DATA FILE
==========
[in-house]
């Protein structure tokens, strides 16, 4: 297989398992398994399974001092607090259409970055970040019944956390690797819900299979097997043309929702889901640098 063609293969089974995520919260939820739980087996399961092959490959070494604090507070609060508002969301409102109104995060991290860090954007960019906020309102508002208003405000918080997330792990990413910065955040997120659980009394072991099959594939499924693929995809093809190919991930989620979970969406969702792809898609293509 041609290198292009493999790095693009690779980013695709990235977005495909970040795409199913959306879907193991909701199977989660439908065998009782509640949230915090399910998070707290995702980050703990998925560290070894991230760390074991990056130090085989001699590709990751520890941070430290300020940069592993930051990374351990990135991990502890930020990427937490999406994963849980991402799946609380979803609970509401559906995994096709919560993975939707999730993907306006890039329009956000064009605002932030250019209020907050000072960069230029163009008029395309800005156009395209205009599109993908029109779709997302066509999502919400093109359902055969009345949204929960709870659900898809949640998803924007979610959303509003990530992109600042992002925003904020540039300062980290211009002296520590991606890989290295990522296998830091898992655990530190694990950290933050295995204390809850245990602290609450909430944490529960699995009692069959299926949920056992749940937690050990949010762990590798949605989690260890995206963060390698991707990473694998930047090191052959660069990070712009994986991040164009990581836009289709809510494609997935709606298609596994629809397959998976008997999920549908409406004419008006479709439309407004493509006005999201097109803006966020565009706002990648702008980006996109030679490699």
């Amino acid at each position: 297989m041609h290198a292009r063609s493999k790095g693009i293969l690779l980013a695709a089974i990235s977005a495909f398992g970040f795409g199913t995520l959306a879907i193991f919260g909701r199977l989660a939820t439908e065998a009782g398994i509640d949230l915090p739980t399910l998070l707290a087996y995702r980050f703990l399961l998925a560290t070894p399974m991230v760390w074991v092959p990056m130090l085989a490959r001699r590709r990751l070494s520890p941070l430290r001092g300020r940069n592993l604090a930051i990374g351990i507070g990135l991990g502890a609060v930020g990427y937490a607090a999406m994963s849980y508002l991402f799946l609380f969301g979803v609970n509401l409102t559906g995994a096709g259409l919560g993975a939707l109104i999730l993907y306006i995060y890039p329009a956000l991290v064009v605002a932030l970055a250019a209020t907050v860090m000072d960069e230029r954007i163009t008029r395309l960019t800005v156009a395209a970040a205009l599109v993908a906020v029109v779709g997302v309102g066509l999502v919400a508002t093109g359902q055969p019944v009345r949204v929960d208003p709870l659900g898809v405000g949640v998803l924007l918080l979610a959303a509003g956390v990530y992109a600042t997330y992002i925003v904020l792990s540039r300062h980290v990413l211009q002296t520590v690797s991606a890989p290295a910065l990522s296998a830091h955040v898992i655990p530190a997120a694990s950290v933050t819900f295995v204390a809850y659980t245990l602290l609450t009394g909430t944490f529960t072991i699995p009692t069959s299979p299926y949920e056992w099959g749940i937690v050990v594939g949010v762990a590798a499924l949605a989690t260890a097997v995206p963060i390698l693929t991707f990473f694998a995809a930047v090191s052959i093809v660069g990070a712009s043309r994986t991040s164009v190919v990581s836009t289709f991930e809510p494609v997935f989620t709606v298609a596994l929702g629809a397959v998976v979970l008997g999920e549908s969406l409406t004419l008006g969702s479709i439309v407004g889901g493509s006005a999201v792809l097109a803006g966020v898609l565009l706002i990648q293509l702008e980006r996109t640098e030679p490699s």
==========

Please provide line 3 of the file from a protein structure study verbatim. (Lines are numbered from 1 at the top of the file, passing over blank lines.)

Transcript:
């Amino acid at each position: 297989m041609h290198a292009r063609s493999k790095g693009i293969l690779l980013a695709a089974i990235s977005a495909f398992g970040f795409g199913t995520l959306a879907i193991f919260g909701r199977l989660a939820t439908e065998a009782g398994i509640d949230l915090p739980t399910l998070l707290a087996y995702r980050f703990l399961l998925a560290t070894p399974m991230v760390w074991v092959p990056m130090l085989a490959r001699r590709r990751l070494s520890p941070l430290r001092g300020r940069n592993l604090a930051i990374g351990i507070g990135l991990g502890a609060v930020g990427y937490a607090a999406m994963s849980y508002l991402f799946l609380f969301g979803v609970n509401l409102t559906g995994a096709g259409l919560g993975a939707l109104i999730l993907y306006i995060y890039p329009a956000l991290v064009v605002a932030l970055a250019a209020t907050v860090m000072d960069e230029r954007i163009t008029r395309l960019t800005v156009a395209a970040a205009l599109v993908a906020v029109v779709g997302v309102g066509l999502v919400a508002t093109g359902q055969p019944v009345r949204v929960d208003p709870l659900g898809v405000g949640v998803l924007l918080l979610a959303a509003g956390v990530y992109a600042t997330y992002i925003v904020l792990s540039r300062h980290v990413l211009q002296t520590v690797s991606a890989p290295a910065l990522s296998a830091h955040v898992i655990p530190a997120a694990s950290v933050t819900f295995v204390a809850y659980t245990l602290l609450t009394g909430t944490f529960t072991i699995p009692t069959s299979p299926y949920e056992w099959g749940i937690v050990v594939g949010v762990a590798a499924l949605a989690t260890a097997v995206p963060i390698l693929t991707f990473f694998a995809a930047v090191s052959i093809v660069g990070a712009s043309r994986t991040s164009v190919v990581s836009t289709f991930e809510p494609v997935f989620t709606v298609a596994l929702g629809a397959v998976v979970l008997g999920e549908s969406l409406t004419l008006g969702s479709i439309v407004g889901g493509s006005a999201v792809l097109a803006g966020v898609l565009l706002i990648q293509l702008e980006r996109t640098e030679p490699s």